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07/09/2013
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Does your workforce food offering take the biscuit?

shutterstock_30648286People who are overweight tend to have more time off work due to ill health. So what can we do to make sure our workplace food offering doesn’t take the biscuit?

Snacking is part of daily life and can help people bridge the gap between break times and hunger pangs.

As most people have at least one snack and numerous drinks during the average working day. The food and drinks we have at work has a big influence on our eating and drinking habits and our weight.

Many workplaces offer food and drinks from vending machines for easy access to snacks during the working day.

Awareness of the benefits of healthy eating for staff health is growing and many employers want to offer healthy options. But what is a healthy option? Hidden sugars in many snacks and drinks can make apparently healthy cereal bars, juice drinks, coffees and smoothies a minefield.

Sugary choices versus healthy snacks

Having sugary foods and glucose drinks can give a quick energy rush but this is short lived. Eating slower release carbohydrates such as fruits, crackers, rice cakes and low sugar cereal bars rather than sugary carbohydrates keep glucose and therefore energy levels more stable. Energy levels will be maintained and so will concentration.

Healthy snacks containing nuts, seeds and fibre also offer vitamins and minerals. Low intakes of vitamins and minerals can cause low mood, tiredness and irritability. With over a third of people snacking daily nutrient rich snacks, can add quality to people’s intake rather than just fat and sugar from chocolate, sweets and sugary drinks.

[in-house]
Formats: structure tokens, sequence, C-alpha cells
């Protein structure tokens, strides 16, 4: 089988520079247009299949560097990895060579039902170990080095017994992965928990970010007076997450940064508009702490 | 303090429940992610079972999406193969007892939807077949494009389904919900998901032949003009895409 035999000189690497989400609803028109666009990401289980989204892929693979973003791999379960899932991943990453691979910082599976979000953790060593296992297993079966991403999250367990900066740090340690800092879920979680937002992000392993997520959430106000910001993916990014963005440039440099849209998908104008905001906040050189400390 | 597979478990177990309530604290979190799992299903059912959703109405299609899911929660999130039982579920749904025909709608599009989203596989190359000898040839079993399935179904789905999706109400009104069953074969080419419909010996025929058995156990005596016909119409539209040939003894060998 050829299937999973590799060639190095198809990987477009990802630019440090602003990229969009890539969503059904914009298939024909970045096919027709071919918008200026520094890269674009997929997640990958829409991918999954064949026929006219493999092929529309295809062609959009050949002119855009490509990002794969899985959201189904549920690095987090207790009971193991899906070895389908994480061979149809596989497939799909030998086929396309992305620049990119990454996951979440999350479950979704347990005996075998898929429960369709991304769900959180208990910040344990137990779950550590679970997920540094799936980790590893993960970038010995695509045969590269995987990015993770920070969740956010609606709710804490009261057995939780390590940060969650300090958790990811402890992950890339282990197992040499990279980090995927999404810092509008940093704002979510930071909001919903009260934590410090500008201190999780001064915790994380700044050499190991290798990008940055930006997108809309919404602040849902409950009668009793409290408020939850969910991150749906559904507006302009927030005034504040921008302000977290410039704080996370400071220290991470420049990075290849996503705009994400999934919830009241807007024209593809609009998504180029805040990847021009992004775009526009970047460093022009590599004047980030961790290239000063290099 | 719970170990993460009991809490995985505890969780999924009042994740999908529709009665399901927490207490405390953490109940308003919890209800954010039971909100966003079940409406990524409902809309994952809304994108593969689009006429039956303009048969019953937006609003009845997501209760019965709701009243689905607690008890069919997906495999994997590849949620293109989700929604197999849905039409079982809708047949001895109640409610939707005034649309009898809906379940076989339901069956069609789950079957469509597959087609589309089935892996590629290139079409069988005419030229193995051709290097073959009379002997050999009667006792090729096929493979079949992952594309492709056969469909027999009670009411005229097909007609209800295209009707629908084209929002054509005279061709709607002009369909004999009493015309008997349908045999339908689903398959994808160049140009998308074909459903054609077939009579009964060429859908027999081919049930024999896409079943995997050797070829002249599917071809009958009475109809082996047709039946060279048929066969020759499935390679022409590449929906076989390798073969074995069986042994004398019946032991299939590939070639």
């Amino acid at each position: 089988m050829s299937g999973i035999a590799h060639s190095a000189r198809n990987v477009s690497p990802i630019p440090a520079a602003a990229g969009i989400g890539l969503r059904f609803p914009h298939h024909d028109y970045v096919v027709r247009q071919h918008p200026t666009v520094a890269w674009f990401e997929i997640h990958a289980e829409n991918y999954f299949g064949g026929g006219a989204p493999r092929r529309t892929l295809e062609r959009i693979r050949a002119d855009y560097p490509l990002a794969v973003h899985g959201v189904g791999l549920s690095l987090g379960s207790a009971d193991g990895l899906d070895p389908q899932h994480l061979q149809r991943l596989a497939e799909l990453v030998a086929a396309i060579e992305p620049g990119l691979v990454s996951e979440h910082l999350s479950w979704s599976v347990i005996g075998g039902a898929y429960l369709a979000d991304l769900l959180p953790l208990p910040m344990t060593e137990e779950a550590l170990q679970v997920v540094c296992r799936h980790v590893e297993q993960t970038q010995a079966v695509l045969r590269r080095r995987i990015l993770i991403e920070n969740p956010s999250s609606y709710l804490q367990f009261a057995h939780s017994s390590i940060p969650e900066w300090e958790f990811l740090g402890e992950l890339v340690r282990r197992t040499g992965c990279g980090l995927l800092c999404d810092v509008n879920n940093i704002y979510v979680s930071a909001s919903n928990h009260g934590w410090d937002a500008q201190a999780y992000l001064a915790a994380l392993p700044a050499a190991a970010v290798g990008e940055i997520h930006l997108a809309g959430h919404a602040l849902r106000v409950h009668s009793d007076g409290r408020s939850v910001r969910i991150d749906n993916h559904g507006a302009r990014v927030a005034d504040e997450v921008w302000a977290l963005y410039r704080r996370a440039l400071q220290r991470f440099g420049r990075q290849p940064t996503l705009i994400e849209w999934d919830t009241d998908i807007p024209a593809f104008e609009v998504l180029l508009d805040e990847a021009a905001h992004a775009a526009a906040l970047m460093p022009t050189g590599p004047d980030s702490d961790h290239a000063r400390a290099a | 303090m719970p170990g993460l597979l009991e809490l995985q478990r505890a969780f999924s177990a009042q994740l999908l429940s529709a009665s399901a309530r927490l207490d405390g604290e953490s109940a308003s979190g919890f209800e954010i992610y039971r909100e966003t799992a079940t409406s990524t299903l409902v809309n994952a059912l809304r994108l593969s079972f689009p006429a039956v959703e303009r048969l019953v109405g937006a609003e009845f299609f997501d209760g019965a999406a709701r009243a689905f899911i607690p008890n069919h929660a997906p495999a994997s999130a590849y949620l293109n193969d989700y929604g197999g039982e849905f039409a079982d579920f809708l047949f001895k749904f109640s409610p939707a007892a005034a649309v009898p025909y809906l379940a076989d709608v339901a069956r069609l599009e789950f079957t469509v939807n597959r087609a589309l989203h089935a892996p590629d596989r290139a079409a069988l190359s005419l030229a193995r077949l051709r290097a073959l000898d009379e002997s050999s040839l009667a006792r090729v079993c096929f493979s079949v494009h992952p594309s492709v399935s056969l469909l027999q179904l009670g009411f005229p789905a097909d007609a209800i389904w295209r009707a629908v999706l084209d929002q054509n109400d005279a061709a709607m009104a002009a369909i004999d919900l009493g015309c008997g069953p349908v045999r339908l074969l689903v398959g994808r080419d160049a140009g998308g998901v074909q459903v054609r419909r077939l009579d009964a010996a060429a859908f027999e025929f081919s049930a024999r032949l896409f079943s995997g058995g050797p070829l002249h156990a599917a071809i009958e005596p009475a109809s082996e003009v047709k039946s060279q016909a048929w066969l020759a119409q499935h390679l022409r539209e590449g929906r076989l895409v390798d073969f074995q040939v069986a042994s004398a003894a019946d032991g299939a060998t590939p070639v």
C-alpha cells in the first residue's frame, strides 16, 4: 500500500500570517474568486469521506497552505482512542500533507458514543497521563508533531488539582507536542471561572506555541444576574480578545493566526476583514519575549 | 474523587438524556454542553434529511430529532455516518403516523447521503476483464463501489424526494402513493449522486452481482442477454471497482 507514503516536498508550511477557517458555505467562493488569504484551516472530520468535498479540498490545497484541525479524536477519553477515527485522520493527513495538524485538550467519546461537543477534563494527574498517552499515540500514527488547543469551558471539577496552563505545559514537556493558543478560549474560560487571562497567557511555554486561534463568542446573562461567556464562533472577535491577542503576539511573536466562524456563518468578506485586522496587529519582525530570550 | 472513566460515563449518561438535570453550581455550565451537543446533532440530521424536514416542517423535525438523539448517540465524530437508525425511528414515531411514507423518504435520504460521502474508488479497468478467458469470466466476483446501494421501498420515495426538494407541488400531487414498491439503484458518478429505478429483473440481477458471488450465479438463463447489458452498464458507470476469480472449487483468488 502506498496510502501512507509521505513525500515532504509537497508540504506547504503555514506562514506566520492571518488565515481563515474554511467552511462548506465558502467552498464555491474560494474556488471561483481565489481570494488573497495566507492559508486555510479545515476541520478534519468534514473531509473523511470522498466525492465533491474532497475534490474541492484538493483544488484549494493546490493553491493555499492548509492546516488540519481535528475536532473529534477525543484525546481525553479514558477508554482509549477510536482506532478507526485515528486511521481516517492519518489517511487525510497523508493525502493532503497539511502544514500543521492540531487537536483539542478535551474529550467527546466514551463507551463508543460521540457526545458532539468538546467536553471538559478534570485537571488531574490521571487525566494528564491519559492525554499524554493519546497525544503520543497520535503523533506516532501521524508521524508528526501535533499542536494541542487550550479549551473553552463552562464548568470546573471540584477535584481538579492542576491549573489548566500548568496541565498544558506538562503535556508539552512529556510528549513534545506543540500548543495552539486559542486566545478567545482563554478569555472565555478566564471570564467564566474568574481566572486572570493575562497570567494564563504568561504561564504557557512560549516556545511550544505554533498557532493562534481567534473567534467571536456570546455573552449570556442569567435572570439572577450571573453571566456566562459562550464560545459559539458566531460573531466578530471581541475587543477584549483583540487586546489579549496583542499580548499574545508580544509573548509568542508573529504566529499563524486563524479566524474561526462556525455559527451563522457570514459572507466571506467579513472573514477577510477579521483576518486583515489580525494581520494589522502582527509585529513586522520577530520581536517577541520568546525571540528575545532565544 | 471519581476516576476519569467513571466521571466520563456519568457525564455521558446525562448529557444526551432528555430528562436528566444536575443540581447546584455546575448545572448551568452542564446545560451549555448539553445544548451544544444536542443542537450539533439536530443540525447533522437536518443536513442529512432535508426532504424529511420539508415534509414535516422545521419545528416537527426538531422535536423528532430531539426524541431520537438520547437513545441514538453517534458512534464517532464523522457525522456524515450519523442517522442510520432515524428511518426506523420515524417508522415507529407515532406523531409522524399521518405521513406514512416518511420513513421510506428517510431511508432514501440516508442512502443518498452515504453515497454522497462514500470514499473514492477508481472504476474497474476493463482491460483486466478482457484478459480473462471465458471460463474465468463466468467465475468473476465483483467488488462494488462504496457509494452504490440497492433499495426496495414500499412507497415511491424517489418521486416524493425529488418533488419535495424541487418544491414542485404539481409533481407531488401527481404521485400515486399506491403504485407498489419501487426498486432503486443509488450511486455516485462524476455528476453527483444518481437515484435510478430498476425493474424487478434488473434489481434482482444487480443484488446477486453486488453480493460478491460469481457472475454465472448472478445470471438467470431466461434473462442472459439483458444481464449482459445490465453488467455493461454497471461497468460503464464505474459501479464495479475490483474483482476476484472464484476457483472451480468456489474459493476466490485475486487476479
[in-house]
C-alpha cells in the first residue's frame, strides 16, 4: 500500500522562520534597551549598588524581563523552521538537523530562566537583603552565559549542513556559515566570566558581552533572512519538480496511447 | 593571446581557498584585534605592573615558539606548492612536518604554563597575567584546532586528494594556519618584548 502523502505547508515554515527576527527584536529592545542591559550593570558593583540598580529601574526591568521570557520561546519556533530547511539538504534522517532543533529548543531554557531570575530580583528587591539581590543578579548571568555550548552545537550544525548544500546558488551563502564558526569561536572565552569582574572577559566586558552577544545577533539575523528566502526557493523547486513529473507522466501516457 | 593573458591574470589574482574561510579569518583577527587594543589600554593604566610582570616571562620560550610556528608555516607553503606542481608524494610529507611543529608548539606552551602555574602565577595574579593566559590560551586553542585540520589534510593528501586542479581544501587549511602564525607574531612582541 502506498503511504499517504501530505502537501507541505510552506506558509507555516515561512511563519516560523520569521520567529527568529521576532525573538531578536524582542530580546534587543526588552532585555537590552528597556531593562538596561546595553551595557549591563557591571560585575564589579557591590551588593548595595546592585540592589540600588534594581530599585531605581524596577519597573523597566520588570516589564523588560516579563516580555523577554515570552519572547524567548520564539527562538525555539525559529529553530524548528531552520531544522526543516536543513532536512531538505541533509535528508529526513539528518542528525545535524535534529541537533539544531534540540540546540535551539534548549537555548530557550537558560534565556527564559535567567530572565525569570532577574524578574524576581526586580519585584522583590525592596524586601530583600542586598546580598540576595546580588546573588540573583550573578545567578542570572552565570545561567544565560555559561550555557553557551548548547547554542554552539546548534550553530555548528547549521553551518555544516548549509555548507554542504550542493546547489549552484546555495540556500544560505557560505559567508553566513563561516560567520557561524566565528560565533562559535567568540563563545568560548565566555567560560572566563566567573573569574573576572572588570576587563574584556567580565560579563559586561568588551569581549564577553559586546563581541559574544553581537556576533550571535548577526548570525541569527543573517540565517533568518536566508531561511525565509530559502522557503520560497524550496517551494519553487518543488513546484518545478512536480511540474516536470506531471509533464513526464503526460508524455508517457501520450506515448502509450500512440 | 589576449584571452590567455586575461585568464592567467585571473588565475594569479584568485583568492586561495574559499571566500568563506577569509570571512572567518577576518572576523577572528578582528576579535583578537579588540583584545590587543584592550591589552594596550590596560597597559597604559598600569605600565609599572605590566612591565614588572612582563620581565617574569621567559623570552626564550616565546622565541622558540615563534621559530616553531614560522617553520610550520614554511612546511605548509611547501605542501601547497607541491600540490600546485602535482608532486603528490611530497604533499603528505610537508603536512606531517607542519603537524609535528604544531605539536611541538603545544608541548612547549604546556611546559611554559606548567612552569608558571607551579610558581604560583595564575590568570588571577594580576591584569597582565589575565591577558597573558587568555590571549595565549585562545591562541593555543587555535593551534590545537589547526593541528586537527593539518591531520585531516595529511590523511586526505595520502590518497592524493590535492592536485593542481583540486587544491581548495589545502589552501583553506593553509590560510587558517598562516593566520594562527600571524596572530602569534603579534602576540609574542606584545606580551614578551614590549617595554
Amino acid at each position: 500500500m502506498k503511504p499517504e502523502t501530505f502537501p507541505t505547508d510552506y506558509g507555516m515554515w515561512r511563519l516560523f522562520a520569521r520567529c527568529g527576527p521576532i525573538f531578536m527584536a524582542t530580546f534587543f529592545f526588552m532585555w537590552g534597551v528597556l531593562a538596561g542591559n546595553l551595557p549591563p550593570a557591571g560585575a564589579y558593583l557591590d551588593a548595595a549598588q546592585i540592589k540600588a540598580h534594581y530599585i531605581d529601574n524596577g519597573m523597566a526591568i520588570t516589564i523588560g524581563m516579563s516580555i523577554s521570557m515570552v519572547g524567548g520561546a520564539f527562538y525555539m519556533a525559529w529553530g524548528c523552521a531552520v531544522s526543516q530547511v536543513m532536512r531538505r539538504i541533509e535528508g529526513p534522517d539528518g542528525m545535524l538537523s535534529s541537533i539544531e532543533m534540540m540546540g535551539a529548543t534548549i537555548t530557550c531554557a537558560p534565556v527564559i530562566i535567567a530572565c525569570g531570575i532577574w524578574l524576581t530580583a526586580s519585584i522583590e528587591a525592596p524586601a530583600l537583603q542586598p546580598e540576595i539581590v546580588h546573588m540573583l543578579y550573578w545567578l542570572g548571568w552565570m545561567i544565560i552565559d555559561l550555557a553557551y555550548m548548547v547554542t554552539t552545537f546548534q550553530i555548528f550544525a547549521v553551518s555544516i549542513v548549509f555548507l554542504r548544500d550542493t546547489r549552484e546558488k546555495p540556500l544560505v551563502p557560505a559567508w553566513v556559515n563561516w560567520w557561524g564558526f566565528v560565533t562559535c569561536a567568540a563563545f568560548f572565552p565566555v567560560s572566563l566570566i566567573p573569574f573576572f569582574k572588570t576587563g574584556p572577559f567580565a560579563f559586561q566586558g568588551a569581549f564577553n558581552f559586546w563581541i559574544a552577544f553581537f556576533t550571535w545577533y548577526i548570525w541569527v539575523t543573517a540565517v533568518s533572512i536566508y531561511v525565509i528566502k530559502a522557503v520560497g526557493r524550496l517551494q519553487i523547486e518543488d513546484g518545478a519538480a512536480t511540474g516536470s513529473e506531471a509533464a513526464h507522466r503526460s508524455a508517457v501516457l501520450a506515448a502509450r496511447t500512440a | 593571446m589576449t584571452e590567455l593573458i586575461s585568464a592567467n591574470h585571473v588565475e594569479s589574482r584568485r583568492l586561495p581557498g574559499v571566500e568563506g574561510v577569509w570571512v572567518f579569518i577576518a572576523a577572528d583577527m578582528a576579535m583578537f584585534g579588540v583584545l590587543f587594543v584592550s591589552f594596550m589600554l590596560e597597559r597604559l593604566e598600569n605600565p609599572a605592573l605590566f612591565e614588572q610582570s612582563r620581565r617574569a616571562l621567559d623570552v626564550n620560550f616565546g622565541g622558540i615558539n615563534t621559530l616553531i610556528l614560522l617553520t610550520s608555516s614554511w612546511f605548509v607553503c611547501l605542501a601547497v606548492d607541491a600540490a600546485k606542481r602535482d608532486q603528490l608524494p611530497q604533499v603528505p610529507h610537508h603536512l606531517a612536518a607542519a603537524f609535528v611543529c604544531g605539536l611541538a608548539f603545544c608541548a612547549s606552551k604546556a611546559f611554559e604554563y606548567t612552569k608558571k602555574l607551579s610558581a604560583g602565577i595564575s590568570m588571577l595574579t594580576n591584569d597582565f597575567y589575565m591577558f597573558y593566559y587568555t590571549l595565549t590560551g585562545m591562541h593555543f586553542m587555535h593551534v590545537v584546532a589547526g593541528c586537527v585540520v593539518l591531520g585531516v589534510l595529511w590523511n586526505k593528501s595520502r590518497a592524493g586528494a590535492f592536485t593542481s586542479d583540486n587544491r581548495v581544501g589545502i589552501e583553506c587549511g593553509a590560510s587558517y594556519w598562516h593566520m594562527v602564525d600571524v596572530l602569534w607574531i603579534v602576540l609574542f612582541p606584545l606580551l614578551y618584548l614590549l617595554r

Sugary food and drinks can easily add extra calories without being filling leading to excess weight gain and health problems. Employees who are overweight have more time off due to falling and lifting injuries and ill health overall. Offering healthy options to make healthy eating easier can prevent absenteeism associated with being overweight.

Spotting hidden sugars

Some sweet tasting foods don’t have the word ‘sugar’ in the ingredients list on their packaging, but still have sugar in them – it’s just labelled in a different way, for example ‘dextrose’ or ‘modified starch’.

Check ingredients lists for sugar by another name:

Honey

Sucrose

Glucose

Maltose

Dextrose

Fructose

Hydrolysed starch

Corn or maize syrup

Molasses

Raw/brown sugar

Treacle

Concentrated fruit juice

Carbohydrate (of which sugars)

If you see one of these near the top of the ingredients list, then the product is high in sugars. Many food products labelled ‘healthy’, low sugar or no added sugar or ‘herbal’ may still contain sugar.

Real healthy options

A good way to check labels is to look at the nutritional information and make a decision if the food  or drink is healthy if it has high or low percentage sugar. Sugar content falling between these levels are moderate so eat or drink now and again.

15g per 100g or 15% is a HIGH sugar content

5g per 100g or 5% is a LOW sugar content

Four tips for healthy vending

Offer choice so make healthy food and drink 50:50 with less healthy options

Place the healthy options at eye level

Offer reduced fat potato or corn snacks, low sugar cereal and breakfast bars

Offer water, flavoured water without added sugar and sugar free fizzy drinks.

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TopicUK Magazine
TopicUK is Wakefield's only B2B community magazine launched in April 2013. We provide free PR and affordable advertising for all locally based businesses.

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